Except that the number of antigens included in vaccines has actually decreased over time, as we’ve moved to using specific proteins rather then entire deactivated organisms. And, as I’m sure you’re aware, “young & developing immune systems” are exposed to way more antigens on a daily basis than would ever be encountered in the vaccine schedule.

  • Perhaps so Alison; I defer to your knowledge about that specifically ..

  • David,

    re “I do believe that […]”

    This is walking right past, or around, a core (if not, the) point I made: “It’d be more accurate to say some people are being mislead into thinking that the ingredients ‘are the important thing’.” […] “there is a difference between what people think matters (or what WavesNZ are telling them), and what actually matters for their decision.”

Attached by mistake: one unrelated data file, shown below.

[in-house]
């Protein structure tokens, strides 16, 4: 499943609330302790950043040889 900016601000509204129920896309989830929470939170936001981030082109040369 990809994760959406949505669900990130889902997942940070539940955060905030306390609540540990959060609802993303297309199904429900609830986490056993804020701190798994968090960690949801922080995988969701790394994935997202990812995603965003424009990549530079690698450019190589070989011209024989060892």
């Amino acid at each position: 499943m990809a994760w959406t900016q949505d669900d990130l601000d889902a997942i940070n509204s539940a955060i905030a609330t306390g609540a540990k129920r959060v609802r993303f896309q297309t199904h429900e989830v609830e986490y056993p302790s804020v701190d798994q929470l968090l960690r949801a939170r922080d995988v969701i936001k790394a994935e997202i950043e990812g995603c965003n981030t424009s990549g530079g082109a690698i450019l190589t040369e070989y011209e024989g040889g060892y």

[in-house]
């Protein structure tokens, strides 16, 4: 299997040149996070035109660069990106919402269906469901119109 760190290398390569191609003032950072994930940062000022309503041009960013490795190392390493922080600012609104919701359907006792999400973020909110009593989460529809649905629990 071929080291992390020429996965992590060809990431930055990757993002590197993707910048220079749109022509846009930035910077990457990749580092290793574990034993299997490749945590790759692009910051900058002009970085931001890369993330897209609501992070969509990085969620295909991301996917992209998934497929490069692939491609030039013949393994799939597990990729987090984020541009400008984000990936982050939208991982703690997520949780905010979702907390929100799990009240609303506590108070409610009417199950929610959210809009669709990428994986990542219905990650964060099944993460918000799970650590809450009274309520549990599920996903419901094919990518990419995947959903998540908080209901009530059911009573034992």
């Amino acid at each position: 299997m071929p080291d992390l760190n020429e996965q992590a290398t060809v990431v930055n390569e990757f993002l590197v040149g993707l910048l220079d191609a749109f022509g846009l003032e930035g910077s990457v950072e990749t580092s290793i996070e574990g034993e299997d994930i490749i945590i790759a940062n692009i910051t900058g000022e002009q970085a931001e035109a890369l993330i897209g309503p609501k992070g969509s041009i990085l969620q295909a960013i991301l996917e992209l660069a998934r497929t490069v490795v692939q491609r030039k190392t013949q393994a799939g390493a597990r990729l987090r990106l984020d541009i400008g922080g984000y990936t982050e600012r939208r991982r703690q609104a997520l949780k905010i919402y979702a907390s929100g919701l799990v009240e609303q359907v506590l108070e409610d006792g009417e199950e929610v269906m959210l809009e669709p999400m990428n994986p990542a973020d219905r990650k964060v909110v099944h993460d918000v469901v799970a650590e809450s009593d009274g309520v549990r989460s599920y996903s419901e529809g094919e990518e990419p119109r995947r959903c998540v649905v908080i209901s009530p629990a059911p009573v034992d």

I didn’t say those people were (your words), “all being ‘extremists’ or ‘antivaxxers’,” In fact, I pointed out throughout my post that I’m addressing parents, esp. first-time parents. IME they mostly don’t have a stance, they’re just confused by the noisy claims and would like clarity over the anti-vaccine groups’ encouraging them to ‘consider the risks’, etc.


    Quick question: Please can you link me to the ‘best’ (validated) detailed explanation, as to why the CDC VAERS database Risk information is different to NZ Vaccine Insert information, and material contained within the CARM database. I want to share it with some others. Thank you.

    You’re going to have to at least say what these ‘differences’are.